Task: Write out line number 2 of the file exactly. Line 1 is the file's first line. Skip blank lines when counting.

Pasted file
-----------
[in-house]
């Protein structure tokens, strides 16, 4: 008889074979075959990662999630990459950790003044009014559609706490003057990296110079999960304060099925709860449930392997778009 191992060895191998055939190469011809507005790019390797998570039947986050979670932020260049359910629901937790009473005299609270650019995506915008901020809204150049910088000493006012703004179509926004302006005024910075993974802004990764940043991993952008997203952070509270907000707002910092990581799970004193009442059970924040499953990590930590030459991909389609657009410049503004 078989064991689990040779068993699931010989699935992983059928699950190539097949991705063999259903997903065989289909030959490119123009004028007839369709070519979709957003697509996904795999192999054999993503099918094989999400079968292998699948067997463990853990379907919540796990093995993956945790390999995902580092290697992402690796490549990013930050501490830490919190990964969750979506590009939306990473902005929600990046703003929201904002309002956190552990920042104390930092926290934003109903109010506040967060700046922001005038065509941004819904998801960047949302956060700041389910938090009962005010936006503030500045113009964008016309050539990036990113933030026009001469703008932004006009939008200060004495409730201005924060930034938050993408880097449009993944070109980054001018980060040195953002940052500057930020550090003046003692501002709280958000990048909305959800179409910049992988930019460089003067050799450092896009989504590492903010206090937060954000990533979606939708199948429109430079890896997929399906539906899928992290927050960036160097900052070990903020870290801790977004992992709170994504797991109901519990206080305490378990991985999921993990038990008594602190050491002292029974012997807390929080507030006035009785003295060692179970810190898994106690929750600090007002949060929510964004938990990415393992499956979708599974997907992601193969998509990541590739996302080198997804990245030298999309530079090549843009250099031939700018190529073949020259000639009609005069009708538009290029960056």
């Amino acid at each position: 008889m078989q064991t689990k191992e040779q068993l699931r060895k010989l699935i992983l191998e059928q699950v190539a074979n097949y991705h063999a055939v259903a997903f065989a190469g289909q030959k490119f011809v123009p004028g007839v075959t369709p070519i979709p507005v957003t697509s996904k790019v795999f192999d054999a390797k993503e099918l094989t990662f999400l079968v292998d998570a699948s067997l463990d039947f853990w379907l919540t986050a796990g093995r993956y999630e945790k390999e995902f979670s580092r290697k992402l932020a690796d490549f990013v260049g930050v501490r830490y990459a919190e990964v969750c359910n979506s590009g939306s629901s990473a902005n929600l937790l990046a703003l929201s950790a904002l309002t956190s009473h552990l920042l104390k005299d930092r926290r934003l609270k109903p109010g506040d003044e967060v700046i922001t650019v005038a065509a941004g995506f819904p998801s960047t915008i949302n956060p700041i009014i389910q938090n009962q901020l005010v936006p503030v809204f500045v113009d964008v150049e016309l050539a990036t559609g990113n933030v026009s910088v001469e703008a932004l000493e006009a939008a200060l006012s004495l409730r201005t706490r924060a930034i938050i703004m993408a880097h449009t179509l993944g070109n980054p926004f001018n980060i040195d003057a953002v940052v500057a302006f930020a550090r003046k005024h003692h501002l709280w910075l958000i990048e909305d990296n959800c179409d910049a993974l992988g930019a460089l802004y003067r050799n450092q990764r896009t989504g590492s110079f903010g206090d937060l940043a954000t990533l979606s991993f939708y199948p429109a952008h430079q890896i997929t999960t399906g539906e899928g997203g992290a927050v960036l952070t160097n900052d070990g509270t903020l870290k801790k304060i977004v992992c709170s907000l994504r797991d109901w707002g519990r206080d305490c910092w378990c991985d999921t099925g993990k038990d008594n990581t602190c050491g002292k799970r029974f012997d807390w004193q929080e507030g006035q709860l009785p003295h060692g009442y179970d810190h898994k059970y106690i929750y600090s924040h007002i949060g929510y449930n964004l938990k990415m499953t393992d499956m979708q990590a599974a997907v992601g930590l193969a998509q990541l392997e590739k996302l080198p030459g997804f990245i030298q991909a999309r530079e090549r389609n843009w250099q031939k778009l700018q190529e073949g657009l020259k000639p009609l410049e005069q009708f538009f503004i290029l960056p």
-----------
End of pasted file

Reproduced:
């Protein structure tokens, strides 16, 4: 008889074979075959990662999630990459950790003044009014559609706490003057990296110079999960304060099925709860449930392997778009 191992060895191998055939190469011809507005790019390797998570039947986050979670932020260049359910629901937790009473005299609270650019995506915008901020809204150049910088000493006012703004179509926004302006005024910075993974802004990764940043991993952008997203952070509270907000707002910092990581799970004193009442059970924040499953990590930590030459991909389609657009410049503004 078989064991689990040779068993699931010989699935992983059928699950190539097949991705063999259903997903065989289909030959490119123009004028007839369709070519979709957003697509996904795999192999054999993503099918094989999400079968292998699948067997463990853990379907919540796990093995993956945790390999995902580092290697992402690796490549990013930050501490830490919190990964969750979506590009939306990473902005929600990046703003929201904002309002956190552990920042104390930092926290934003109903109010506040967060700046922001005038065509941004819904998801960047949302956060700041389910938090009962005010936006503030500045113009964008016309050539990036990113933030026009001469703008932004006009939008200060004495409730201005924060930034938050993408880097449009993944070109980054001018980060040195953002940052500057930020550090003046003692501002709280958000990048909305959800179409910049992988930019460089003067050799450092896009989504590492903010206090937060954000990533979606939708199948429109430079890896997929399906539906899928992290927050960036160097900052070990903020870290801790977004992992709170994504797991109901519990206080305490378990991985999921993990038990008594602190050491002292029974012997807390929080507030006035009785003295060692179970810190898994106690929750600090007002949060929510964004938990990415393992499956979708599974997907992601193969998509990541590739996302080198997804990245030298999309530079090549843009250099031939700018190529073949020259000639009609005069009708538009290029960056």